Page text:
Wells Brothers

by Andy Adams

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The trail outfit reached the railroad a day in advance of the beeves. Shipping orders were sent to the station agent in advance, and on the arrival of the herd the two outfits made short shift in classifying it for market and corralling the different grades of cattle.

Mr. Stoddard had been located at Trail City. Once the shipment was safely within the corral, notice was wired the commission firm, affording time for reply before the shipment would leave in the morning. An early call at the station was rewarded by receipt of a wire from the west. "Read that," said the foreman, handing the telegram to Joel; "wants all three of us to come into the city."

"Of course," commented Joel, returning the message. "It's clear enough. There's an understanding between us. At the earliest convenience, after the delivery of the herd, we were to meet and draw up the final papers. We'll all go in with this shipment."

"And send the outfits across country to Trail City?"

"Throw the remudas together and let them start the moment the cattle train leaves. We can go back with Mr. Stoddard and meet the outfits at the new trail market."

"That's the ticket," said the trail boss. "I'm dead tired of riding horses and eating at a wagon. Give me the plush cushions and let me put my little feet under a table once more."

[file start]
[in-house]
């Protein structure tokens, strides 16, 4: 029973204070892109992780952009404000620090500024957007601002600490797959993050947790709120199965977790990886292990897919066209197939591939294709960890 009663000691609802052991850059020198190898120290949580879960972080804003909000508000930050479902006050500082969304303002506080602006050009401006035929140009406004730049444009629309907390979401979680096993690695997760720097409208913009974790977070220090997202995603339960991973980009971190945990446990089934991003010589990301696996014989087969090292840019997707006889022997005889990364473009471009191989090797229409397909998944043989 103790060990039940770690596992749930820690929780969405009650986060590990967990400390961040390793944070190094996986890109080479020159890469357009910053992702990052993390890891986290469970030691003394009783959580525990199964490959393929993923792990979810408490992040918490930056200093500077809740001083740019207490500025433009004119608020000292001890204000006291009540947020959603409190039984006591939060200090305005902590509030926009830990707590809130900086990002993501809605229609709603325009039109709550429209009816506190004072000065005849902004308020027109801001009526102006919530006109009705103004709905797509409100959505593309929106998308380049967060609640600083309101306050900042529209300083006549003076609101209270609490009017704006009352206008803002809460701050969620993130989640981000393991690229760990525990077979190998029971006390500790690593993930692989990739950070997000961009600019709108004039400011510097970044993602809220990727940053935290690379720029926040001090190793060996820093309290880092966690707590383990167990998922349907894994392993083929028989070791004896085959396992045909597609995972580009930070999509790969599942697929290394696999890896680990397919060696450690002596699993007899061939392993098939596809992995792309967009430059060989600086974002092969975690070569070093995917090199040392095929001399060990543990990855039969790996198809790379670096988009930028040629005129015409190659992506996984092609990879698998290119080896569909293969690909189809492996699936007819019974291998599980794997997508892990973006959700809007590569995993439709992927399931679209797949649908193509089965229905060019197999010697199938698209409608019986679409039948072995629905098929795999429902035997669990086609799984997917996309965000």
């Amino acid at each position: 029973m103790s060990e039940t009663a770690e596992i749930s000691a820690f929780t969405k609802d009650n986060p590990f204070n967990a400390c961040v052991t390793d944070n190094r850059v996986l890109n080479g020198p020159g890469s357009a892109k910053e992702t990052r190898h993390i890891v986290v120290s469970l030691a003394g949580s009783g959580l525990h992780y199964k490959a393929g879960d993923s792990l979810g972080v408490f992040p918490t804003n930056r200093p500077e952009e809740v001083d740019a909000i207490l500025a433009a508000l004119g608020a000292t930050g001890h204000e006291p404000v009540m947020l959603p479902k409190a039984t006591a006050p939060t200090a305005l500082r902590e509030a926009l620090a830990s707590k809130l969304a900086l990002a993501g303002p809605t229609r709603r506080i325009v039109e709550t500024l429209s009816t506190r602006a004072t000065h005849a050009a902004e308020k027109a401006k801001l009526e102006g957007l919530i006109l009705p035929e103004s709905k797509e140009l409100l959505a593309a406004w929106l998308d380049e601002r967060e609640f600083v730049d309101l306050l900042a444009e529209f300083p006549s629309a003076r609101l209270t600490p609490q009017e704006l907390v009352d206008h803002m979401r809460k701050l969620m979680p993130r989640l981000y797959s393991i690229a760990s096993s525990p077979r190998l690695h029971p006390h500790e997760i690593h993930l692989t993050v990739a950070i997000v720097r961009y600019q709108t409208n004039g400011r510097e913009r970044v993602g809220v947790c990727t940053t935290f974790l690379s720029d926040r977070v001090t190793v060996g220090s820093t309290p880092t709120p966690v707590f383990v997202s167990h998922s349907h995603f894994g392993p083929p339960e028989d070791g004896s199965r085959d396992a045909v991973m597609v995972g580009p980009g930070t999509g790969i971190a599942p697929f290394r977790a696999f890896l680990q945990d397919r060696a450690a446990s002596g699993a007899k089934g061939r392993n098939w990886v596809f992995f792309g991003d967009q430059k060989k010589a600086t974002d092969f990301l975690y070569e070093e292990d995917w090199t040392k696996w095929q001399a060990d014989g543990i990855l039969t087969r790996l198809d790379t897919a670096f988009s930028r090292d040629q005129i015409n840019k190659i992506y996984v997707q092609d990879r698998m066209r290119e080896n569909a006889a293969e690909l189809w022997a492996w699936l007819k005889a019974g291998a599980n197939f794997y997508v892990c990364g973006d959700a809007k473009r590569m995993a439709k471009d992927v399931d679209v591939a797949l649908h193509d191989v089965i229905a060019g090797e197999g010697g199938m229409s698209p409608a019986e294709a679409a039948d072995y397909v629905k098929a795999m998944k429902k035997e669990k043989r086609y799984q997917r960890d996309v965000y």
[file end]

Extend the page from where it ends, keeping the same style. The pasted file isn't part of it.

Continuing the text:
The heavy cattle train was promised a special schedule. The outfits received their orders, and at the usual hour in the morning, the shipment started to market. Weathered brown as a saddle, Dell was walking on clouds, lending a hand to the shipper in charge, riding on the engine, or hungering for the rare stories with which the trail foreman regaled the train crew. The day passed like a brief hour, the train threading its way past corn fields, country homes, and scorning to halt at the many straggling villages that dotted the route.

It was a red-letter day in the affairs of Wells Brothers. The present, their fifth shipment of the year, a total of over nineteen hundred beeves, was en route to market. Another day, and their operations in cattle, from a humble beginning to the present hour, could be condensed into a simple statement. The brothers could barely wait the intervening hours, and when the train reached the market and they had retired for the night, speculation ran rife in planning the future. And amid all their dreams and air castles, in the shadowy background stood two simple men whose names were never mentioned except in terms of loving endearment.

Among their many friends, Quince Forrest was Dell's hero. "They're all good fellows," he admitted, "but Mr. Quince is a prince. He gave us our start in cattle. Our debt to him--well, we can never pay it. And he never owned a hoof himself."

"We owe Mr. Paul just as much," protested Joel. "He showed us our chance. When pa died, the settlers on the Solomon talked of making bound boys of us. Mr. Paul was the one who saw us as we are to-day."